Scores of polling centers did not have adequate materials such as voter registers, ballot papers, ballot boxes, seals, ink, and pens.  Voting had to be extended in some polling stations beyond the 6 pm closing time to make up for the late opening.  In a few stations, voting had to be halted after frustrated voters rioted.  Voting was later resumed and went on for a couple of days after the official election day.  Despite these challenges, most observer groups concluded that the challenges had not been fatal to the credibility of the process.

Domestic election monitoring played an important role in the context of the Malawi elections.  Civil society organizations were better coordinated in their engagement with and response to the 2014 elections.  Under the umbrella of the Malawi Elections Information Centre, civil society came together to observe, analyze data, and intervene.  The Open Society Initiative for Southern Africa co-funded the Information Centre together with Hivos, the Dutch development organization. 

Through this situation room, voters were able to verify their registration status by texting their details via free sms. Citizen journalists reported election-related incidents also using a dedicated sms line.  Some 4,300 observers were trained and deployed to cover the 4,500 polling centers. 

On polling day observers were able to text their encoded reports to data officers sitting at the situation room, in Blantyre.  Data officers processed the data and provided it to a team of experts who conveyed their analysis to the situation room task force.  The task force, comprising civil society representatives, would issue press statements, hold press briefings, and engage with key stakeholders such as the Electoral Commission, political parties, and development partners. 

It is likely that Malawi will hit more political turbulence in the months ahead.  For starters it will be interesting to see how the corruption and treason cases against Mutharika will be dealt with. While he has offered an olive branch to his political opponents, he has also hinted that those who have broken the law will face the full course of justice.  Speculation is that this could be a veiled threat to Joyce Banda and her associates.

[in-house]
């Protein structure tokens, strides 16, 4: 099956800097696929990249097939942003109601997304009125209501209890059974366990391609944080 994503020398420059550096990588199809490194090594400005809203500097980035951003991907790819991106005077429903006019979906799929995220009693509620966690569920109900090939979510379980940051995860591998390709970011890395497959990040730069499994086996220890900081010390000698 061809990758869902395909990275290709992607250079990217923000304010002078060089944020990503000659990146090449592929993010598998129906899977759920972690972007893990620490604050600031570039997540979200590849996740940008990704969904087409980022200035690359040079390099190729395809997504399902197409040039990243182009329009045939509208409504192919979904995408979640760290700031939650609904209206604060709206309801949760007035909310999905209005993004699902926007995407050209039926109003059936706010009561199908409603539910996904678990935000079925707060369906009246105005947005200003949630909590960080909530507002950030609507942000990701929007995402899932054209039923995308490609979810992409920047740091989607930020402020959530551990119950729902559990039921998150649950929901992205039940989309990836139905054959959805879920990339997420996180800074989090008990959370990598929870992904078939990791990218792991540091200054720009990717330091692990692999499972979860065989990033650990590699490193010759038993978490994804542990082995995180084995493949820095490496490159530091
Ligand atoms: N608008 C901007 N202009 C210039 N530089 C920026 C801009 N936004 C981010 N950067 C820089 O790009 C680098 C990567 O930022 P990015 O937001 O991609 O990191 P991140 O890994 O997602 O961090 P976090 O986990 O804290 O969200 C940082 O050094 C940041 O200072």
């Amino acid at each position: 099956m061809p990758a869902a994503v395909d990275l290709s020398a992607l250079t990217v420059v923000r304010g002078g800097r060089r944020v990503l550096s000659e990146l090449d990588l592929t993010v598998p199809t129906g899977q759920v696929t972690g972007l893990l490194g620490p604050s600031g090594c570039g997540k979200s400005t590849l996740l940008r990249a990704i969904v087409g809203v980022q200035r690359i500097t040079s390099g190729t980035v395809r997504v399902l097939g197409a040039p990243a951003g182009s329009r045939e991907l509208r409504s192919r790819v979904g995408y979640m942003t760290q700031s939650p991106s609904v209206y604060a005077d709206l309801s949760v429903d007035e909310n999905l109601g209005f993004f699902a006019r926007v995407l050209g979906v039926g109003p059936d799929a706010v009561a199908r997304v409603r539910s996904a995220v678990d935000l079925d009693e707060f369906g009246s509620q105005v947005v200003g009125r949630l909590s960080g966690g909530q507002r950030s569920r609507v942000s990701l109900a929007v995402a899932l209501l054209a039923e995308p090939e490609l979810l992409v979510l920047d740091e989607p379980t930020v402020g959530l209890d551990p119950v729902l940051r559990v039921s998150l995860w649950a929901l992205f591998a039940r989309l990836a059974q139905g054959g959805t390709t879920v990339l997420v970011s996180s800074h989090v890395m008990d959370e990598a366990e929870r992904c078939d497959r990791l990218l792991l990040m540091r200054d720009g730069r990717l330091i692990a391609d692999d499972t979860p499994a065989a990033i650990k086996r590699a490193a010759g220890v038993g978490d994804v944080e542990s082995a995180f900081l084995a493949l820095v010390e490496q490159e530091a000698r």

The outcome of the parliamentary contest is a hung legislature. Independent parliamentary candidates won the most seats (52) out of the 193 seats that were up for grabs.  Mutharika’s Democratic Progressive Party has 50 members of parliament, followed by the Malawi Congress Party with 48.  In third place is Joyce Banda’s People’s Party with 26. 

There will be intense horse trading and coalition formation as soon as parliament is sworn in.  This will take away the lawmakers’ and government’s focus from the urgent task of making the country functional once again.  There is a critical need for the incoming government to quickly create a conducive environment for investment and development funds to start flowing again—a monumental task in the current political set up.

As election observers, development partners, and other electoral practitioners pack up their bags and plot their next intervention in the next challenging election in the region (such as Mozambique), they should be mindful not to uproot and leave Malawi in a lurch, only to descend on the country during the 2019 elections. There are aspects of the 2014 elections that were not properly managed and need to be addressed. 

Rather than forcing electoral assistance into project cycles, development partners should locate assistance in the electoral cycle—and in the case of Malawi, that cycle starts now.  If there is a genuine desire to improve the integrity of elections and give true meaning to “the will of the people,” those in the business of supporting credible elections need to convene now to plan for 2019.